Saint Louis, MO—Concordia Publishing House (CPH) is pleased to announce the release of the English-language edition of Walther’s Hymnal: Church Hymnbook for Evangelical Lutheran Congregations of the Unaltered Augsburg Confession.
Walther’s Hymnal is the first of its kind: an English translation of the first official hymnal of The Lutheran Church—Missouri Synod (LCMS). This was the hymnal that C. F. W. Walther edited and used; it provided Christians throughout the LCMS a common experience during the Church’s early years in America, in the same way that Lutheran Service Book provides a common experience for us today.
This is an invaluable resource for history enthusiasts, church musicians, and anyone who wants insight into how our grandfathers sang and prayed. This is a chance to share in that song and prayer of the saints gone before us.
Walther’s Hymnal was published through CPH’s Peer Review Process. To find out more about Peer Review books, visit our website at cph.org/peerreview.
During an interview with the translator, Matthew Carver, he answered several questions about the benefits and background of the book:
Historically, why is Walther’s Hymnal so important, and how is it useful to us today? Walther’s Hymnal is a picture in our own language of what our fellow brothers and sisters believed, taught, confessed, sang, and prayed in their own language in days long past—a treasure partly lost during our synod’s necessary transition from German to English, and until recently only accessible to students or native speakers of German. It is a snapshot of what they thought was important and useful in the exercise of their faith. It is a product largely influenced by the synod’s first president, C. F. W. Walther, and as such is an important witness in the history of American Lutheranism.
By such an examination of our forefathers’ writings, we are given a mirror to see our own situation more clearly. Though we may deal with different problems today, we are often blind to them by virtue of being immersed in our own writings so heavily, and this historical mirror acts as a counterbalance to that.
Who will most want to read this book? Walther’s Hymnal will appeal to a range of people, from those with academic interests to casual historians to those interested in augmenting their devotions. But I think that whoever it is, those who will be most inclined to read, and re-read, this book will be the ones who like to sing and pray and be a Christian—who say, “Lord, have mercy on me, a sinner,” and who hear when Jesus says, “Come unto Me, you weary and heavy-laden, and I will give you rest,” and who respond, “Lord, I believe. Help my unbelief.” In my opinion this is the essence of what our forefathers present to us in this collection, and the kind of people they address, the kind of people that God creates through His Word.
Why will they benefit from this book? The hymns, prayers, and readings of the church presented here offer solutions to an array of problems that we deal with in our daily life. They also speak with joyous conviction the confession of Christ that the church has made throughout the ages, and allow us to join in this with them in diverse and beautiful forms that harmonize with and vigorously and faithfully echo the trustworthy propositions of Scripture and our confessional books. The works of these Christian poets, if not always conveyed as poetically in translation, at least provide us with an apt expression of the sentiment that we as Christians know and feel but often do not know how to put into words. They are lessons about the human race’s deadly fall into sin, they are clear announcements of the good news that Jesus paid the price for all the sins of the whole world, they are formulas of praise and thanksgiving for all of God’s mercies, they are consolations for the mourning and afflicted from our brethren and our pastors before us, they are exhortations to a life of newness in Christ. Thus they are fitting frameworks for hearts and minds in which to meditate on and confess God’s Word.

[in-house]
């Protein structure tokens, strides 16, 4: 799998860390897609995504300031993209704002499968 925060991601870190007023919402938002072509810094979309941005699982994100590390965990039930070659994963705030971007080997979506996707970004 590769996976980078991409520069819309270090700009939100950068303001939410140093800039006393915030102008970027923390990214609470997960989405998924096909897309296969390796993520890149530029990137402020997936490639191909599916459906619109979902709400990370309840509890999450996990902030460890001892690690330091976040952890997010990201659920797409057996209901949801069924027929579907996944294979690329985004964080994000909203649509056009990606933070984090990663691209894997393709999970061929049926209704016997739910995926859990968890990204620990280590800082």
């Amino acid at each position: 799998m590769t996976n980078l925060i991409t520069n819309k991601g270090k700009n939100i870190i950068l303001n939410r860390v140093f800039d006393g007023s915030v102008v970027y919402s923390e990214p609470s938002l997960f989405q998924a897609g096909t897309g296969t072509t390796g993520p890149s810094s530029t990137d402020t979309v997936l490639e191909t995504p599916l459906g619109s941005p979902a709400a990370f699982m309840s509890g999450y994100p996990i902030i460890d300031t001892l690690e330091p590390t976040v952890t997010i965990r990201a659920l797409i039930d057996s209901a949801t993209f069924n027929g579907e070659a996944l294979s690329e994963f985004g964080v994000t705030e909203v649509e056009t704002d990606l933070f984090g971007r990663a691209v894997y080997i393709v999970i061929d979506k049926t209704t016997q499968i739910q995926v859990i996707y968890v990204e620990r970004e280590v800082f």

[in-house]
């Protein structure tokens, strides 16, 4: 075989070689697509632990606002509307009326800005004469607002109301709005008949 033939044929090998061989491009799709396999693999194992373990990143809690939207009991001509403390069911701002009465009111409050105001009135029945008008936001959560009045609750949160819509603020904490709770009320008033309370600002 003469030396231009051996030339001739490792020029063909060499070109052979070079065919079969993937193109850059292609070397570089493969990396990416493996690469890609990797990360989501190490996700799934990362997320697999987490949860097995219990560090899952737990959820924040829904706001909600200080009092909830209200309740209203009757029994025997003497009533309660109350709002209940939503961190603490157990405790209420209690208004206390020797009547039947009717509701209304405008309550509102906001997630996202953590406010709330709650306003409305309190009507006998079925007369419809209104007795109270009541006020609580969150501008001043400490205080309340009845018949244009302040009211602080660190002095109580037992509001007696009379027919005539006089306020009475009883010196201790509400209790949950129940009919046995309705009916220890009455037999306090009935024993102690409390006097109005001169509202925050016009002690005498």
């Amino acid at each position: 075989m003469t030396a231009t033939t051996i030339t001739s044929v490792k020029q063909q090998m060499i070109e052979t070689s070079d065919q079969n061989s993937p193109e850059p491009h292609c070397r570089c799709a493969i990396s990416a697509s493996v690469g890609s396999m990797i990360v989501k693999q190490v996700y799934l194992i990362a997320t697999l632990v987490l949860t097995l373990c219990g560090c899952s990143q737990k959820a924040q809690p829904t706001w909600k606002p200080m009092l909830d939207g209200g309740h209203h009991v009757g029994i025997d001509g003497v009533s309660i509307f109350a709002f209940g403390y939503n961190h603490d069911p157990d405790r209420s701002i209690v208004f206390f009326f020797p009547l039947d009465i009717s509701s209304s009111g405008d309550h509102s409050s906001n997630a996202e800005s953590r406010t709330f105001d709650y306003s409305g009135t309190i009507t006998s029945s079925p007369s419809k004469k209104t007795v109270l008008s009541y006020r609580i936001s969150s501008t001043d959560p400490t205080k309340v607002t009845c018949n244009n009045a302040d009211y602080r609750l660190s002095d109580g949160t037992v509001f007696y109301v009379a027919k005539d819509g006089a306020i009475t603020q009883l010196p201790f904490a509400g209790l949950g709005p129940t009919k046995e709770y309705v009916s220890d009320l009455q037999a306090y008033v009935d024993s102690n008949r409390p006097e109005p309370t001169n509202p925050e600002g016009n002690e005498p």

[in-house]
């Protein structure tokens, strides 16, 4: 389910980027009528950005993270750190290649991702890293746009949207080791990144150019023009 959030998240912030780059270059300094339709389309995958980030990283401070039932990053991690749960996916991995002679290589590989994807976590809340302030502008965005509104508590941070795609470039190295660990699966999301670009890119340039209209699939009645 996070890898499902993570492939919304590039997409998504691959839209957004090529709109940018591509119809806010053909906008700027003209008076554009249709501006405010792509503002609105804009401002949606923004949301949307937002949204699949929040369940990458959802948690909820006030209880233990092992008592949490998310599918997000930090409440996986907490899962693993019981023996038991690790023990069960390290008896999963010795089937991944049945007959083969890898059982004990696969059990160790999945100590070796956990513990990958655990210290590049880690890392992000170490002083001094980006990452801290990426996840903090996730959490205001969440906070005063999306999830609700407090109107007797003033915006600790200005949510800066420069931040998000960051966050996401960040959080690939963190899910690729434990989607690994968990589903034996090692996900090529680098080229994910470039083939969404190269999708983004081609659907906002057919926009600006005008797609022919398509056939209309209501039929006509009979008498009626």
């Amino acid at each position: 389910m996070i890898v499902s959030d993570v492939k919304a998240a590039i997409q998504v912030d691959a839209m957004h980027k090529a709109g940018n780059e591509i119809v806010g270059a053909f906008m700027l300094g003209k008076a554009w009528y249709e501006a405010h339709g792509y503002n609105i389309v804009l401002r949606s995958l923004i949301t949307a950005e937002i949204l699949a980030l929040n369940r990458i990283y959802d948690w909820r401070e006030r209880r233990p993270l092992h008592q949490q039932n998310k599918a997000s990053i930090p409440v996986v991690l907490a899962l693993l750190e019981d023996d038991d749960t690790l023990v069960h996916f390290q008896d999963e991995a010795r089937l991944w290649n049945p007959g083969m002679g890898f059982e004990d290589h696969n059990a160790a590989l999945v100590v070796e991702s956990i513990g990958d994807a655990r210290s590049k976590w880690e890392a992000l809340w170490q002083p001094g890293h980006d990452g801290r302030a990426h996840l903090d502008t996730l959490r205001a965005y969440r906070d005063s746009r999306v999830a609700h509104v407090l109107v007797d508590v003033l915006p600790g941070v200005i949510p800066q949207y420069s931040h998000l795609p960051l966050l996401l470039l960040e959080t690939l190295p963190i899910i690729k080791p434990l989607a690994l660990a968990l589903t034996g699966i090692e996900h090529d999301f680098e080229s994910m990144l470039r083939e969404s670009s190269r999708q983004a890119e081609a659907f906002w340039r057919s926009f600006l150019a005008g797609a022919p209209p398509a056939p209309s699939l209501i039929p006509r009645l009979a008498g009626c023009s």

How did you come to be interested in translating this particular book? It all started as a personal project and a labor of love. When I converted to Lutheranism around 2001–2002, I became increasingly familiar with Lutherans’ exceptional body of hymnody, and increasingly enamored of it. In 2006, Lutheran Service Book came out, and that stirred this interest more. When singing in church or at home, I would take note of the authors and dates at the bottom of the page, some ancient, some medieval, some of Luther’s day, and some of the present. Upon further investigation into the history of our hymnals, I found that a great number of our Lutheran chorales had been lovingly maintained, translated, and handed on; I also found that some had not been translated, and I wondered why. I came to discover that some of them were very hard to translate, while others expressed sentiments which have passed in and out of favor at various times in the past. I went on a search for translations of these lost hymns and was granted success to a degree. For the rest, I had to fill in the blanks myself. During my long search for the supplementary translations, I was encouraged to seek publication and share the work with others.
What are your thoughts upon the publication of this book? It is all very humbling, especially when I compare my own work to that of all these venerable translators and hymn-writers. I hope mine at least convey a sense of the original. If they are singable, so much the better. But I am excited too about having such an extensive collection of authors and translators in one book. I know that to have my own copy and receive the instruction and encouragement of these authors as a reader, rather than just a translator, will be a welcome and rewarding experience.